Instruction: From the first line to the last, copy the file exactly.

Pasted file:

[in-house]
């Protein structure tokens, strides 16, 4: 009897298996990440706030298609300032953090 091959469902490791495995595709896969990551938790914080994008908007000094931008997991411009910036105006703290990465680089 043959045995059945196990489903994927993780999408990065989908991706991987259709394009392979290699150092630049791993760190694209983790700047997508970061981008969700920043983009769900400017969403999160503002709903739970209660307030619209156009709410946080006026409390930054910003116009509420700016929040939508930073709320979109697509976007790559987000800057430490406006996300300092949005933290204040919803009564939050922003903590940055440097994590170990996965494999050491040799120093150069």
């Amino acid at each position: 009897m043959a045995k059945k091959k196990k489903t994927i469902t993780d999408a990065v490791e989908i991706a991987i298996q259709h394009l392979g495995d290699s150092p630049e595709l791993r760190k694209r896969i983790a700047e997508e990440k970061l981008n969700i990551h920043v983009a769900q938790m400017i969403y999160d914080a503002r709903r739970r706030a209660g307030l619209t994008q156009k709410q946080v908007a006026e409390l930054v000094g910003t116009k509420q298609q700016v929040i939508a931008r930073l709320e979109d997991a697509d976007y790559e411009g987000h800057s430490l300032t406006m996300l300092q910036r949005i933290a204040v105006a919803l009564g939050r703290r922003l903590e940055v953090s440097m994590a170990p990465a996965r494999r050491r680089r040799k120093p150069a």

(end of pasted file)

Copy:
[in-house]
């Protein structure tokens, strides 16, 4: 009897298996990440706030298609300032953090 091959469902490791495995595709896969990551938790914080994008908007000094931008997991411009910036105006703290990465680089 043959045995059945196990489903994927993780999408990065989908991706991987259709394009392979290699150092630049791993760190694209983790700047997508970061981008969700920043983009769900400017969403999160503002709903739970209660307030619209156009709410946080006026409390930054910003116009509420700016929040939508930073709320979109697509976007790559987000800057430490406006996300300092949005933290204040919803009564939050922003903590940055440097994590170990996965494999050491040799120093150069």
């Amino acid at each position: 009897m043959a045995k059945k091959k196990k489903t994927i469902t993780d999408a990065v490791e989908i991706a991987i298996q259709h394009l392979g495995d290699s150092p630049e595709l791993r760190k694209r896969i983790a700047e997508e990440k970061l981008n969700i990551h920043v983009a769900q938790m400017i969403y999160d914080a503002r709903r739970r706030a209660g307030l619209t994008q156009k709410q946080v908007a006026e409390l930054v000094g910003t116009k509420q298609q700016v929040i939508a931008r930073l709320e979109d997991a697509d976007y790559e411009g987000h800057s430490l300032t406006m996300l300092q910036r949005i933290a204040v105006a919803l009564g939050r703290r922003l903590e940055v953090s440097m994590a170990p990465a996965r494999r050491r680089r040799k120093p150069a």